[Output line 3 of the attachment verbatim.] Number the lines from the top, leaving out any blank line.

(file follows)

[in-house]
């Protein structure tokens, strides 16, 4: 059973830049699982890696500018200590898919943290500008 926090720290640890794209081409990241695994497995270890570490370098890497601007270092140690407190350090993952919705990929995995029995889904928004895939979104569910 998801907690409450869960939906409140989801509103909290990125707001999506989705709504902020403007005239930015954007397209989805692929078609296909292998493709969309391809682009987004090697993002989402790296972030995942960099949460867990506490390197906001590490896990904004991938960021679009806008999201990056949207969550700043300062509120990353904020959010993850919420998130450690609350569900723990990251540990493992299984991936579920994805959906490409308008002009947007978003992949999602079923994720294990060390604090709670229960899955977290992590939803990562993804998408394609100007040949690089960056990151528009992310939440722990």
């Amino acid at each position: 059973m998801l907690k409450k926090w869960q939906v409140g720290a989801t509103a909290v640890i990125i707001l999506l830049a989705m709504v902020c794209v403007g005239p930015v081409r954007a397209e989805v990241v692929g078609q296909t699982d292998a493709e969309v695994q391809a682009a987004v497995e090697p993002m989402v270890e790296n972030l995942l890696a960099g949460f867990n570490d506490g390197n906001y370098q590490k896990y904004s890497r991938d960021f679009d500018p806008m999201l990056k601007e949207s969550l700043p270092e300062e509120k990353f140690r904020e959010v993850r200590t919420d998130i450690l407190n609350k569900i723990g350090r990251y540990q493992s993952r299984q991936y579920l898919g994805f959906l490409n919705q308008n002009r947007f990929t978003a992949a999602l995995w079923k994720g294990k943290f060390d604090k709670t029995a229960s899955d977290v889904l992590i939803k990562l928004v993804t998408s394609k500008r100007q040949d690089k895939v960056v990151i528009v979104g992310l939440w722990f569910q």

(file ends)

């Amino acid at each position: 059973m998801l907690k409450k926090w869960q939906v409140g720290a989801t509103a909290v640890i990125i707001l999506l830049a989705m709504v902020c794209v403007g005239p930015v081409r954007a397209e989805v990241v692929g078609q296909t699982d292998a493709e969309v695994q391809a682009a987004v497995e090697p993002m989402v270890e790296n972030l995942l890696a960099g949460f867990n570490d506490g390197n906001y370098q590490k896990y904004s890497r991938d960021f679009d500018p806008m999201l990056k601007e949207s969550l700043p270092e300062e509120k990353f140690r904020e959010v993850r200590t919420d998130i450690l407190n609350k569900i723990g350090r990251y540990q493992s993952r299984q991936y579920l898919g994805f959906l490409n919705q308008n002009r947007f990929t978003a992949a999602l995995w079923k994720g294990k943290f060390d604090k709670t029995a229960s899955d977290v889904l992590i939803k990562l928004v993804t998408s394609k500008r100007q040949d690089k895939v960056v990151i528009v979104g992310l939440w722990f569910q």